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Buck Island Shipwreck Could Become Tourism Boon

June 21, 2006 – The 19th-century wreck of the RMS Wye, a Royal Mail Steam Packet Co. ship, could become a heritage tourism destination, State Historic Preservation Office archaeologist David Brewer said Tuesday.
"The rewards for the diving industry and tourism, as well as academic research, are fantastic," Brewer said.
He said that St. Thomas dive operators could bring their guests out on a tour, similar to that now offered to the very popular Wreck of the Rhone, located off Salt Island in the British Virgin Islands. The Rhone went down in the same hurricane.
Brewer said that divers often want to see more than just fish and reefs. The Wye – sunk off Buck Island, St. Thomas, in an Oct. 29, 1867 hurricane – would provide that alternative.
Kimberly Monk from the Center for Historical and Maritime Archaeology at the University of Bristol in England, student Ryan Duggins and underwater archeologist David Moore were on St. Thomas last week to take a look at what's left of the 210-foot Wye. They joined St. Thomas nautical archaeologist and businessman Charles Consolvo to evaluate the wreck sitting on the ocean floor.
"There's mostly machinery parts and some hull structure," Brewer said.
Consolvo said Wednesday the wreck sits in 10 to 25 feet of water, making it easy for snorkelers as well as divers to view.
"It would make a wonderful underwater trail with markers," Consolvo said.
He said the wreck includes a flywheel, piston rods, as well as parts of the hull, including a piece of the keel.
Consolvo said the Wye was on its way out of the harbor in an attempt to escape the hurricane when it went down.
Brewer said that most of the wreck is embedded in coral, where it will stay. A few pieces are scattered around the ocean floor, but Brewer said they will be removed and placed in a museum to protect them from people who could remove them illegally.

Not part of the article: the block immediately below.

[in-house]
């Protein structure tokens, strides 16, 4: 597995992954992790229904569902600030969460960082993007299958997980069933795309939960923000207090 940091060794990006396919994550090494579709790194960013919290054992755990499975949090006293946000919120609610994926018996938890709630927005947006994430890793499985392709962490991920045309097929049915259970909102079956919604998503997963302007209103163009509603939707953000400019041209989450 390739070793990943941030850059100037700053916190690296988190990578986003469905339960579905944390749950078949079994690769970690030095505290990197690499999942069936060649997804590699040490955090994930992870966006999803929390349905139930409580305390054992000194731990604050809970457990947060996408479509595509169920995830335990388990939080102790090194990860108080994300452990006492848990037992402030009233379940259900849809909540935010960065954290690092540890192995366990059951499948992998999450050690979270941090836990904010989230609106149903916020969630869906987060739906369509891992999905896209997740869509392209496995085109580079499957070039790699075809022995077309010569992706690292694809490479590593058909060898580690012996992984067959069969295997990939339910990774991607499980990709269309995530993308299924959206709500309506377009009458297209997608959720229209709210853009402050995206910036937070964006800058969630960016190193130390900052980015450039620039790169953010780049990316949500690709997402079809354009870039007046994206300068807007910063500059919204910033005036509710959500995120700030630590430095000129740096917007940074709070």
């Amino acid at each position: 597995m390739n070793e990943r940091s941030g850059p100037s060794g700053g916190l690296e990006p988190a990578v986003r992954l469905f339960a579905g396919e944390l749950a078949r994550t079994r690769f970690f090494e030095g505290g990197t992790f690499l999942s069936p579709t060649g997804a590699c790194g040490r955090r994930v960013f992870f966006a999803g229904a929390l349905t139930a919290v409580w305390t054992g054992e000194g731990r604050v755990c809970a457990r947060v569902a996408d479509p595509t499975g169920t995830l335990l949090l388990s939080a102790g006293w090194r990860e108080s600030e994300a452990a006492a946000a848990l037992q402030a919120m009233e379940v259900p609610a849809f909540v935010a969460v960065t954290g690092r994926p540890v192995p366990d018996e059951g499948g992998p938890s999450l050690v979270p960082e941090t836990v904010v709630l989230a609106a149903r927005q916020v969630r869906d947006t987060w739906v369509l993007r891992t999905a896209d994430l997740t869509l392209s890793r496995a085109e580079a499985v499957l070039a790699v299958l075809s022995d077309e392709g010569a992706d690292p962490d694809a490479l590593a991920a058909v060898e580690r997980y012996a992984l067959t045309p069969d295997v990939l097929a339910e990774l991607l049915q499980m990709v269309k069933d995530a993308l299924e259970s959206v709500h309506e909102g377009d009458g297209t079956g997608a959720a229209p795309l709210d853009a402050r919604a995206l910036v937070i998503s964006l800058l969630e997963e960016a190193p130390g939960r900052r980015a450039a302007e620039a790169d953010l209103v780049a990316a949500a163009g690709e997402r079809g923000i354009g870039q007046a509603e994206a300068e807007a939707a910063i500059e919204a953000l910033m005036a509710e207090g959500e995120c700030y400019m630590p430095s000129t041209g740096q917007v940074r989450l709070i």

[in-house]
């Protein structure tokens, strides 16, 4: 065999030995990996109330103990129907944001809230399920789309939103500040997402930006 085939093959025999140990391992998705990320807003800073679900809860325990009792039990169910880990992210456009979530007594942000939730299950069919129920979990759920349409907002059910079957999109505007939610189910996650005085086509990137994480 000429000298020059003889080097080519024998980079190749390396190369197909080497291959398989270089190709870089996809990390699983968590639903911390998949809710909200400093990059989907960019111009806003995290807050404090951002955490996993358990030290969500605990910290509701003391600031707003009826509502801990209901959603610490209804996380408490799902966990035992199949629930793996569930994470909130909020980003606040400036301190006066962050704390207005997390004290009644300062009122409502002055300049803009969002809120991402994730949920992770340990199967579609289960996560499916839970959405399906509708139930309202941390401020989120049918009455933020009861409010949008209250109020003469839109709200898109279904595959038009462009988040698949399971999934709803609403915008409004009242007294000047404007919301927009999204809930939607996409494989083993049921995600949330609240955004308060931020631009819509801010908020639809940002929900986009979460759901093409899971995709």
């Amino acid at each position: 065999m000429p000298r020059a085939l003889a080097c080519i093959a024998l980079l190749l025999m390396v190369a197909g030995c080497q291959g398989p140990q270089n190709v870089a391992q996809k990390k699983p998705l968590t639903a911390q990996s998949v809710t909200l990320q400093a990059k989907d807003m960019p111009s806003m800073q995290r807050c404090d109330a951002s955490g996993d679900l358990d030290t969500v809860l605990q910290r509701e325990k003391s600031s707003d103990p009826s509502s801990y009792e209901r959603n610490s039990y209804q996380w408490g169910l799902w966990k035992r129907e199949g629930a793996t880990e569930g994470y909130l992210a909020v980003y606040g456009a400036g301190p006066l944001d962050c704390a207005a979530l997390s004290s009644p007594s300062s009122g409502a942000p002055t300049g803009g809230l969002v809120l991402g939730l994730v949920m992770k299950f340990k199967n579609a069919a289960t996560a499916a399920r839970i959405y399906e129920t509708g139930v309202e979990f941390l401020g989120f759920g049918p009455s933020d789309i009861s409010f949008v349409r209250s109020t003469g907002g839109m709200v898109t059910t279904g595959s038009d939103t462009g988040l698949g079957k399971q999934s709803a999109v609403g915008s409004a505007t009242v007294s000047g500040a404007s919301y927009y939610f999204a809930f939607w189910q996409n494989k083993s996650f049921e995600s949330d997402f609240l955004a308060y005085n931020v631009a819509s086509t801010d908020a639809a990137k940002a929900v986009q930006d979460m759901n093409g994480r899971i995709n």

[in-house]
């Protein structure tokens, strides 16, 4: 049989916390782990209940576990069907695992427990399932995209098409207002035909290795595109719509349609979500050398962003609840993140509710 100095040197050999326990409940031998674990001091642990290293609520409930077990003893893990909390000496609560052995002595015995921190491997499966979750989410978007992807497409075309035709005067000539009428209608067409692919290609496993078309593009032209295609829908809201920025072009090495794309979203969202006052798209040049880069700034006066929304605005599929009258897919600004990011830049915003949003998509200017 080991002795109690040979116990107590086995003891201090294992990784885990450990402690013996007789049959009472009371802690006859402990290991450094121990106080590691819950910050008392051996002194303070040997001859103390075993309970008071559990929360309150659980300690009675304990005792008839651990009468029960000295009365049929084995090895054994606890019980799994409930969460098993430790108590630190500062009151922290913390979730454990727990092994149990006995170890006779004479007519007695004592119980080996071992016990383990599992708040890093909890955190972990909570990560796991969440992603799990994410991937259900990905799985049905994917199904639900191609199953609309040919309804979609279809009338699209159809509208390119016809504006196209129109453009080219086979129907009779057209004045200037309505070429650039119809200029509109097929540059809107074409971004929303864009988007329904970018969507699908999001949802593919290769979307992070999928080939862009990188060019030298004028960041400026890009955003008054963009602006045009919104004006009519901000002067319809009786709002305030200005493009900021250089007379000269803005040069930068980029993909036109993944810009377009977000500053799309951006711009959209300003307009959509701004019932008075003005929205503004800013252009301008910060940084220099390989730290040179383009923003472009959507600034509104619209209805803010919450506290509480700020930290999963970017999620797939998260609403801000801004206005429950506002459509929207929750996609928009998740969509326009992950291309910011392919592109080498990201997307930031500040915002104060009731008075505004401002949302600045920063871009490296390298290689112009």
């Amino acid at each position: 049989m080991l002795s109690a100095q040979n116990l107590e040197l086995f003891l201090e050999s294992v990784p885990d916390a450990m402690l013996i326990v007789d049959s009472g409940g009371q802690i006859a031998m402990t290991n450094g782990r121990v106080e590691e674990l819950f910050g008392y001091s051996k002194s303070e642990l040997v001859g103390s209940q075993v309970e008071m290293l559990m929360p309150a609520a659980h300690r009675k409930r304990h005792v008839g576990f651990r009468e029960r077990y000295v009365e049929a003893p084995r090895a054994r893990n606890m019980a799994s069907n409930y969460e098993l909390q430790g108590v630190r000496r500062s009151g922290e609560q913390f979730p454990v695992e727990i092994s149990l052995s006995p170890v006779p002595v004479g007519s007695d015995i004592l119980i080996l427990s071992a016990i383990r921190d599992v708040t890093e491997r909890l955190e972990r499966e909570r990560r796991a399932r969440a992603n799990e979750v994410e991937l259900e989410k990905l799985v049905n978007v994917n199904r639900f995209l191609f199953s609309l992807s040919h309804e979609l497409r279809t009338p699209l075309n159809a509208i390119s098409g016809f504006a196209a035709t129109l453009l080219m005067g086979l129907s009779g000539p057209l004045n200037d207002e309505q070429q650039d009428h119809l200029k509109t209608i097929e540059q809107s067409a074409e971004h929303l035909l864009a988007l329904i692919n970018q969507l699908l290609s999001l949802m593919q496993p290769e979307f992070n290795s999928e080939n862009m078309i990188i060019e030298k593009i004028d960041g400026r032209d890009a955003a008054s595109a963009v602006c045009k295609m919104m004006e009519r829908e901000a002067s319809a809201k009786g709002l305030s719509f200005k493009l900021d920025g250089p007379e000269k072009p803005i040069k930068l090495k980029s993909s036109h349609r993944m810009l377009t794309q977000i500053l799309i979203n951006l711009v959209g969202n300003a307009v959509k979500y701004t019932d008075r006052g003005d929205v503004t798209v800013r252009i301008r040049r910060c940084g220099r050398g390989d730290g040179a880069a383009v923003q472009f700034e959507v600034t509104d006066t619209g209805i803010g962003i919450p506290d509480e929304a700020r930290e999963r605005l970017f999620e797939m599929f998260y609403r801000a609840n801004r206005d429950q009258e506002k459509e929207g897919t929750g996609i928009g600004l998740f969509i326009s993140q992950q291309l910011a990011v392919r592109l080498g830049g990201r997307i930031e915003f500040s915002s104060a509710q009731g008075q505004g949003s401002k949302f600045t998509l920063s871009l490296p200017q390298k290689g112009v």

He said that the wreck is important because it was built at a time when ships were in transition from sail to steam. The Wye is the first screw propeller ship built for the Royal Mail Steam Packet Co.
Brewer said the ship was built for intra-island use, unlike its sister ship, The Rhone, which was used for ocean shipping.
Consolvo said that the Royal Mail Steam Packet Co. was based on St. Thomas, with a coaling operation on Hassel Island. He said the company was instrumental in blasting the channel between Hassel Island and St. Thomas.
Brewer said that when the Wye went down it had 61 people on board. "Only 20 survived," he said.
He said St. Thomas residents plucked them off Buck Island after the hurricane passed.
Brewer pointed out that the wreck occurred just weeks before the infamous Nov. 18, 1867 earthquake and subsequent tsunami that also hit St. Thomas.
Myron Jackson, who heads the State Historic Preservation Office, said that the Wye is part of the territory's cultural resources. "It's part of the unique history," he said.
Planning Commissioner Dean C. Plaskett reminded residents that violating the territory's Antiquities and Cultural Properties Act by removing artifacts like those at the Wye is a crime. He said fines for violating the law stand at up to $10,000, plus a year in jail. Additionally, violators may lose their equipment, including cars, boats and dive gear.
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